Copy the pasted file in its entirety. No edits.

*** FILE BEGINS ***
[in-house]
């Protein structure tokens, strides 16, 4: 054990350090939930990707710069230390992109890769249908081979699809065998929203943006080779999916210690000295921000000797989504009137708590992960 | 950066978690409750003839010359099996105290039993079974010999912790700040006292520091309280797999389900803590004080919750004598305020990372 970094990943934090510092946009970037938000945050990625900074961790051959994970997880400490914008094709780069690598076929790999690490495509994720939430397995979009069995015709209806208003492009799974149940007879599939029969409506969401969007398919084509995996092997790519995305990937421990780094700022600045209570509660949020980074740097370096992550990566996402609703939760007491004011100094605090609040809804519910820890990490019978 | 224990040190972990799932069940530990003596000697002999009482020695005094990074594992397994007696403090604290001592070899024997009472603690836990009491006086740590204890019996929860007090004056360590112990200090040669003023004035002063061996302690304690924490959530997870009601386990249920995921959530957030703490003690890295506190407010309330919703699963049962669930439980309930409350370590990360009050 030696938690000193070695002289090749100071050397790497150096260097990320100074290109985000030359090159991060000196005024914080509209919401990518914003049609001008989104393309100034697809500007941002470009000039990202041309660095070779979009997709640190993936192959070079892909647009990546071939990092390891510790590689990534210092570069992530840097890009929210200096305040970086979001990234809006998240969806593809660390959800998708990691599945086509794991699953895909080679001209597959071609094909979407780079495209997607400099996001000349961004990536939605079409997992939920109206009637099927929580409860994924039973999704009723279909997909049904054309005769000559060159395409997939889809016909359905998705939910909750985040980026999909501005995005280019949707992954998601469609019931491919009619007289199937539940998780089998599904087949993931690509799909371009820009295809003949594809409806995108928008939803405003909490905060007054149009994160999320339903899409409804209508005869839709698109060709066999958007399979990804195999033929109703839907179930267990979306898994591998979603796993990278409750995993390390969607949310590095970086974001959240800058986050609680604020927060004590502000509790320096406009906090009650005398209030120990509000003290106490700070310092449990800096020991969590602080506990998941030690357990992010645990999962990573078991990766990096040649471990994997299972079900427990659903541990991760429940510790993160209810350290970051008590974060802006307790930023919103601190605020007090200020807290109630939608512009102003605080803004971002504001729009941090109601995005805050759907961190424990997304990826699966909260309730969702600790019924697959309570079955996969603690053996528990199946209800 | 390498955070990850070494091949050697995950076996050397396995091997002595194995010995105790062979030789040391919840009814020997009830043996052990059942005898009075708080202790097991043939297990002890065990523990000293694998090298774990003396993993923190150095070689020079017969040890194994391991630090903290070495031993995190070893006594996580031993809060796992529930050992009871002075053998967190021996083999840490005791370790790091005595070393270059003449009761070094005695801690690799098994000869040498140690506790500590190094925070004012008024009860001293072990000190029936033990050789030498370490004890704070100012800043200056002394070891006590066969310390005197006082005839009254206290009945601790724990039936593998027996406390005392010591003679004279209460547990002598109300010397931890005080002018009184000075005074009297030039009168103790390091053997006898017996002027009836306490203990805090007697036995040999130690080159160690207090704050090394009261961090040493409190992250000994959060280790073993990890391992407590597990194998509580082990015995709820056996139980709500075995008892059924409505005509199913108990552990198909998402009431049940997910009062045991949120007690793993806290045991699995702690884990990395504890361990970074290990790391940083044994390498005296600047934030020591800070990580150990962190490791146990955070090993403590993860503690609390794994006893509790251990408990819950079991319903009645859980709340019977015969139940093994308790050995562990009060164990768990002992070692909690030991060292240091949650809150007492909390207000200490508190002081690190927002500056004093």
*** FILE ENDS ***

[in-house]
């Protein structure tokens, strides 16, 4: 054990350090939930990707710069230390992109890769249908081979699809065998929203943006080779999916210690000295921000000797989504009137708590992960 | 950066978690409750003839010359099996105290039993079974010999912790700040006292520091309280797999389900803590004080919750004598305020990372 970094990943934090510092946009970037938000945050990625900074961790051959994970997880400490914008094709780069690598076929790999690490495509994720939430397995979009069995015709209806208003492009799974149940007879599939029969409506969401969007398919084509995996092997790519995305990937421990780094700022600045209570509660949020980074740097370096992550990566996402609703939760007491004011100094605090609040809804519910820890990490019978 | 224990040190972990799932069940530990003596000697002999009482020695005094990074594992397994007696403090604290001592070899024997009472603690836990009491006086740590204890019996929860007090004056360590112990200090040669003023004035002063061996302690304690924490959530997870009601386990249920995921959530957030703490003690890295506190407010309330919703699963049962669930439980309930409350370590990360009050 030696938690000193070695002289090749100071050397790497150096260097990320100074290109985000030359090159991060000196005024914080509209919401990518914003049609001008989104393309100034697809500007941002470009000039990202041309660095070779979009997709640190993936192959070079892909647009990546071939990092390891510790590689990534210092570069992530840097890009929210200096305040970086979001990234809006998240969806593809660390959800998708990691599945086509794991699953895909080679001209597959071609094909979407780079495209997607400099996001000349961004990536939605079409997992939920109206009637099927929580409860994924039973999704009723279909997909049904054309005769000559060159395409997939889809016909359905998705939910909750985040980026999909501005995005280019949707992954998601469609019931491919009619007289199937539940998780089998599904087949993931690509799909371009820009295809003949594809409806995108928008939803405003909490905060007054149009994160999320339903899409409804209508005869839709698109060709066999958007399979990804195999033929109703839907179930267990979306898994591998979603796993990278409750995993390390969607949310590095970086974001959240800058986050609680604020927060004590502000509790320096406009906090009650005398209030120990509000003290106490700070310092449990800096020991969590602080506990998941030690357990992010645990999962990573078991990766990096040649471990994997299972079900427990659903541990991760429940510790993160209810350290970051008590974060802006307790930023919103601190605020007090200020807290109630939608512009102003605080803004971002504001729009941090109601995005805050759907961190424990997304990826699966909260309730969702600790019924697959309570079955996969603690053996528990199946209800 | 390498955070990850070494091949050697995950076996050397396995091997002595194995010995105790062979030789040391919840009814020997009830043996052990059942005898009075708080202790097991043939297990002890065990523990000293694998090298774990003396993993923190150095070689020079017969040890194994391991630090903290070495031993995190070893006594996580031993809060796992529930050992009871002075053998967190021996083999840490005791370790790091005595070393270059003449009761070094005695801690690799098994000869040498140690506790500590190094925070004012008024009860001293072990000190029936033990050789030498370490004890704070100012800043200056002394070891006590066969310390005197006082005839009254206290009945601790724990039936593998027996406390005392010591003679004279209460547990002598109300010397931890005080002018009184000075005074009297030039009168103790390091053997006898017996002027009836306490203990805090007697036995040999130690080159160690207090704050090394009261961090040493409190992250000994959060280790073993990890391992407590597990194998509580082990015995709820056996139980709500075995008892059924409505005509199913108990552990198909998402009431049940997910009062045991949120007690793993806290045991699995702690884990990395504890361990970074290990790391940083044994390498005296600047934030020591800070990580150990962190490791146990955070090993403590993860503690609390794994006893509790251990408990819950079991319903009645859980709340019977015969139940093994308790050995562990009060164990768990002992070692909690030991060292240091949650809150007492909390207000200490508190002081690190927002500056004093």